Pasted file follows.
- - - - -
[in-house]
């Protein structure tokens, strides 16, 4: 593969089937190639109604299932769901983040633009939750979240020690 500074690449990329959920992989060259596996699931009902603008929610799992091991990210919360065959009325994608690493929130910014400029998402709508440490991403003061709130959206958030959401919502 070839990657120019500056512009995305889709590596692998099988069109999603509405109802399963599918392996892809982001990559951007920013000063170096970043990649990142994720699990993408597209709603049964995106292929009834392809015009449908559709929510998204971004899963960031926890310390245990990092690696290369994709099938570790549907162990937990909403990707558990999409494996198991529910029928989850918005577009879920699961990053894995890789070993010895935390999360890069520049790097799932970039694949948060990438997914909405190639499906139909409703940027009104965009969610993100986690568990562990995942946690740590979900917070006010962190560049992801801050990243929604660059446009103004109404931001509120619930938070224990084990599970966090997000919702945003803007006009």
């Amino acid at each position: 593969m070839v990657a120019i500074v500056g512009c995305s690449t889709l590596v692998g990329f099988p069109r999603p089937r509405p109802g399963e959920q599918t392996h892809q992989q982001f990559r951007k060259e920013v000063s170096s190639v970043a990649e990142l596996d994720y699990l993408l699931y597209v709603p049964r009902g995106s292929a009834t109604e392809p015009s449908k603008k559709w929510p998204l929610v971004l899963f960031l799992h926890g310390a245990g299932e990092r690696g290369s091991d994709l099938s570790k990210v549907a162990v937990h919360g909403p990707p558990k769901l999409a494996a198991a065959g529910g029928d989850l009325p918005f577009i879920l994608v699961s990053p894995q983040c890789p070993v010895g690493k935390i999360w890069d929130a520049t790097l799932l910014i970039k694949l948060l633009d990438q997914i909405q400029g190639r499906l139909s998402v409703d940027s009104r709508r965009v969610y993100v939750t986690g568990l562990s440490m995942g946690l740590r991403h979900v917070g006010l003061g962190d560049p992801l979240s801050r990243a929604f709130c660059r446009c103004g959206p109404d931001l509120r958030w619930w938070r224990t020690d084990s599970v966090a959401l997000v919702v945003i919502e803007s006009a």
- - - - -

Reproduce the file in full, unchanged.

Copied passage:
[in-house]
């Protein structure tokens, strides 16, 4: 593969089937190639109604299932769901983040633009939750979240020690 500074690449990329959920992989060259596996699931009902603008929610799992091991990210919360065959009325994608690493929130910014400029998402709508440490991403003061709130959206958030959401919502 070839990657120019500056512009995305889709590596692998099988069109999603509405109802399963599918392996892809982001990559951007920013000063170096970043990649990142994720699990993408597209709603049964995106292929009834392809015009449908559709929510998204971004899963960031926890310390245990990092690696290369994709099938570790549907162990937990909403990707558990999409494996198991529910029928989850918005577009879920699961990053894995890789070993010895935390999360890069520049790097799932970039694949948060990438997914909405190639499906139909409703940027009104965009969610993100986690568990562990995942946690740590979900917070006010962190560049992801801050990243929604660059446009103004109404931001509120619930938070224990084990599970966090997000919702945003803007006009």
């Amino acid at each position: 593969m070839v990657a120019i500074v500056g512009c995305s690449t889709l590596v692998g990329f099988p069109r999603p089937r509405p109802g399963e959920q599918t392996h892809q992989q982001f990559r951007k060259e920013v000063s170096s190639v970043a990649e990142l596996d994720y699990l993408l699931y597209v709603p049964r009902g995106s292929a009834t109604e392809p015009s449908k603008k559709w929510p998204l929610v971004l899963f960031l799992h926890g310390a245990g299932e990092r690696g290369s091991d994709l099938s570790k990210v549907a162990v937990h919360g909403p990707p558990k769901l999409a494996a198991a065959g529910g029928d989850l009325p918005f577009i879920l994608v699961s990053p894995q983040c890789p070993v010895g690493k935390i999360w890069d929130a520049t790097l799932l910014i970039k694949l948060l633009d990438q997914i909405q400029g190639r499906l139909s998402v409703d940027s009104r709508r965009v969610y993100v939750t986690g568990l562990s440490m995942g946690l740590r991403h979900v917070g006010l003061g962190d560049p992801l979240s801050r990243a929604f709130c660059r446009c103004g959206p109404d931001l509120r958030w619930w938070r224990t020690d084990s599970v966090a959401l997000v919702v945003i919502e803007s006009a």